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Los Angeles Golden Dragon Parade
Photograph: Betto Rodrigues/Shutterstock

Things to do in L.A. this weekend

We pick out the best things to do in L.A. this weekend, including our favorite concerts, culture and cuisine

Michael Juliano
Edited by
Michael Juliano
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We don’t know about you, but our mind is always focused on the weekend. It can never come soon enough—which is why we’re already thinking about what new restaurants we want to try or where we can drive for the day. Whether you’re looking to scope out the latest museum exhibitions or watch a movie outdoors, you’ll find plenty of things to do in L.A. this weekend.

We curate an L.A. weekend itinerary of the city’s best concerts, culture and cuisine, every week, just for you.

The best things to do in L.A. this weekend

  • Art
  • Installation
  • Hollywood

Famous Russian feminist protest band Pussy Riot stages this anti-Vladimir Putin exhibition at Jeffrey Deitch’s Los Angeles gallery. The group burned a 10-by-10-foot portrait of Putin last summer in response to the Russian president’s invasion of Ukraine, and now founding member Nadya Tolokonnikova has bottled those ashes and incorporated them into the objects on display in this gallery show.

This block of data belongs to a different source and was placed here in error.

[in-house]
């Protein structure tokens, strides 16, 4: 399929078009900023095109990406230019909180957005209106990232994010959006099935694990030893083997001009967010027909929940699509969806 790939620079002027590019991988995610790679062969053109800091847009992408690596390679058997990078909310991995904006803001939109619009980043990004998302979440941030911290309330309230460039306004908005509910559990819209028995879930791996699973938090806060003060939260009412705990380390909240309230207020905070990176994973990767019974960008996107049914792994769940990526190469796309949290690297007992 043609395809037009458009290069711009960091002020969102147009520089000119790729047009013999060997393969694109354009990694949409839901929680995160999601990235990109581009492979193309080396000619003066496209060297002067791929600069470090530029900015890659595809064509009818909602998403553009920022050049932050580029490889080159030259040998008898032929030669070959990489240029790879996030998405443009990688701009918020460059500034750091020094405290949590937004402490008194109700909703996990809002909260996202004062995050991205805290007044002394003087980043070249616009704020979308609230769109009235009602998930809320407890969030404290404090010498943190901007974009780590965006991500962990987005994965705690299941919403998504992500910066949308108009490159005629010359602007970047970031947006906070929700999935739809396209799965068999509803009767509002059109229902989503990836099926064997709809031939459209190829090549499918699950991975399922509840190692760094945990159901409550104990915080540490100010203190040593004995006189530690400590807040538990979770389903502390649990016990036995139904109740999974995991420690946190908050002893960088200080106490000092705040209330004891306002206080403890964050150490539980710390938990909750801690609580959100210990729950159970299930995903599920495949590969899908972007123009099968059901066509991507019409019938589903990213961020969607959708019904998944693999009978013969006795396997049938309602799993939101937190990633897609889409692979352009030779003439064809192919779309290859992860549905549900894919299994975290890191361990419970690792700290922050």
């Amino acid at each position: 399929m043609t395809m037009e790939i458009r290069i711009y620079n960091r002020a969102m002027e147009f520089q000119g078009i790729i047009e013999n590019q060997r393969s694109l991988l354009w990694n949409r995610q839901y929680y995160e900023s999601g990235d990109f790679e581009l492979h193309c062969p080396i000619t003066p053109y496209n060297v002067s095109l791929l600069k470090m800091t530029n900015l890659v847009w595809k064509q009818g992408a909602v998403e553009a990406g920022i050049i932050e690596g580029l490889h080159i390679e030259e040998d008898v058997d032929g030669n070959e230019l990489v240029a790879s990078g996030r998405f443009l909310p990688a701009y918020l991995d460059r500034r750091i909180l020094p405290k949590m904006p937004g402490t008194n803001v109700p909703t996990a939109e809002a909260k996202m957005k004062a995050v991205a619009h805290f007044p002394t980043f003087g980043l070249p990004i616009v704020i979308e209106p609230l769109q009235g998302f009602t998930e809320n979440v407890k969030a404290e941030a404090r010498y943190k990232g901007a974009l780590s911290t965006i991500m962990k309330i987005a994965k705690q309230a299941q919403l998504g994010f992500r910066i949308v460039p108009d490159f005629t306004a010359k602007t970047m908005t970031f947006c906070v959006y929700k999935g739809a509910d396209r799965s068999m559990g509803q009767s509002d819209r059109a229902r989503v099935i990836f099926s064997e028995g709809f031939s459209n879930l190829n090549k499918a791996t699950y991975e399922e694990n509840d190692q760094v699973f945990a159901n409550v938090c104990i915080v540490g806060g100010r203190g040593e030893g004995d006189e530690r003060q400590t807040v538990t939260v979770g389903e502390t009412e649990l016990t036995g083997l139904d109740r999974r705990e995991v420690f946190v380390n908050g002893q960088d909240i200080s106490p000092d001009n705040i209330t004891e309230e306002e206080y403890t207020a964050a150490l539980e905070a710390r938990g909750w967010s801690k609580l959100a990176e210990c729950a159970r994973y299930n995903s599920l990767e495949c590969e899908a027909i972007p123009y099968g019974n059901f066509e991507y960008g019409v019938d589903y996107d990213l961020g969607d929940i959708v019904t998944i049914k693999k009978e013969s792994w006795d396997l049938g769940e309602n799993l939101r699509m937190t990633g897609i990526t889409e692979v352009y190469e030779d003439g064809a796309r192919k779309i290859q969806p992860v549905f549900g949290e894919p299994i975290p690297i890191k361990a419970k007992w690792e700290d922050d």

The show opens on January 27 with a performance by Pussy Riot—though only people wearing balaclavas will be granted entry.

  • Theater
  • Puppet shows
  • Highland Park

Kick off the Bob Baker Marionette Theater’s 60th anniversary with this bustling big top-inspired show. Over 100 handcrafted marionettes—including elephants and plenty of clowns—fill the Highland Park production, which actually predates both of the BBMT’s locations (late founder Bob Baker first staged the show as a department store window display in the ’40s).

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  • Things to do
  • Markets and fairs
  • Downtown Arts District

Every Sunday you can find dozens of food vendors at this market at ROW DTLA, with a mix of much-loved pop-ups and future foodie stars. Look out for this year’s new vendors, including the Golden Skewer, Shlap Muan and Thai Town’s Rad Na Silom.

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  • Things to do
  • Rancho Palos Verdes/Rolling Hills Estates

Stroll through a garden illuminated by celestial-inspired lights during this year-end event at South Coast Botanic Garden. Astra Lumina will set up about an hour-long nighttime trail through the Palos Verdes garden, with eight starry installations along the way.

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  • Art
  • Film and video
  • Miracle Mile

The Academy Museum’s second-ever special exhibition is an essential and energetic display that spotlights an entire century of often-overlooked filmmaking and demonstrates that Black artists have been a vital part of cinema since its inception. “Regeneration” uses posters, costumes and film clips to dive into the works of Black actors, directors and production companies from the birth of the motion picture industry through the Civil Rights era.

  • Art
  • Textiles
  • Westside

See how American quilters have knitted together stories since the 1600s at the Skirball’s celebration of quilt makers. Over 40 artists will have work on display, as will a complementary exhibition, “Together for Good: Caron Tabb and the Quilting Corner,” a large-scale collection of keepsakes that respond to the pandemic. Both run at the same time as outdoor sculpture exhibition “Chloë Bass: Wayfinding.”